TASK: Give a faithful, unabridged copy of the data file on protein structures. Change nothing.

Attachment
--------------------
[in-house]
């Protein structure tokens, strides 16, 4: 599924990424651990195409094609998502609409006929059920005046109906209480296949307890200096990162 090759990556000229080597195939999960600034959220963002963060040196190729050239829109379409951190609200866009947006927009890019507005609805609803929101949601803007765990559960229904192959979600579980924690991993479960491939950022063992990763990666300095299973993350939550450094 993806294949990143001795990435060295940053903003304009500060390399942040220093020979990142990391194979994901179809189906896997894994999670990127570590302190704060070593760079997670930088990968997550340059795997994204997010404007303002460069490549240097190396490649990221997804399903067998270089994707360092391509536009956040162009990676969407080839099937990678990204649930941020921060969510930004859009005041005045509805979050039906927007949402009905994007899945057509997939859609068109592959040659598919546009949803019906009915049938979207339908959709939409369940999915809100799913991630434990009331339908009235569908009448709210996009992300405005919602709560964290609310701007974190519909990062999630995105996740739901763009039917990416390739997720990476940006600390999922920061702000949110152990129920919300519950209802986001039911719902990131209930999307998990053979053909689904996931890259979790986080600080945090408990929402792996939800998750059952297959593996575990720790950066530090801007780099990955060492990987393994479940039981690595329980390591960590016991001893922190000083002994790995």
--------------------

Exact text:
[in-house]
């Protein structure tokens, strides 16, 4: 599924990424651990195409094609998502609409006929059920005046109906209480296949307890200096990162 090759990556000229080597195939999960600034959220963002963060040196190729050239829109379409951190609200866009947006927009890019507005609805609803929101949601803007765990559960229904192959979600579980924690991993479960491939950022063992990763990666300095299973993350939550450094 993806294949990143001795990435060295940053903003304009500060390399942040220093020979990142990391194979994901179809189906896997894994999670990127570590302190704060070593760079997670930088990968997550340059795997994204997010404007303002460069490549240097190396490649990221997804399903067998270089994707360092391509536009956040162009990676969407080839099937990678990204649930941020921060969510930004859009005041005045509805979050039906927007949402009905994007899945057509997939859609068109592959040659598919546009949803019906009915049938979207339908959709939409369940999915809100799913991630434990009331339908009235569908009448709210996009992300405005919602709560964290609310701007974190519909990062999630995105996740739901763009039917990416390739997720990476940006600390999922920061702000949110152990129920919300519950209802986001039911719902990131209930999307998990053979053909689904996931890259979790986080600080945090408990929402792996939800998750059952297959593996575990720790950066530090801007780099990955060492990987393994479940039981690595329980390591960590016991001893922190000083002994790995």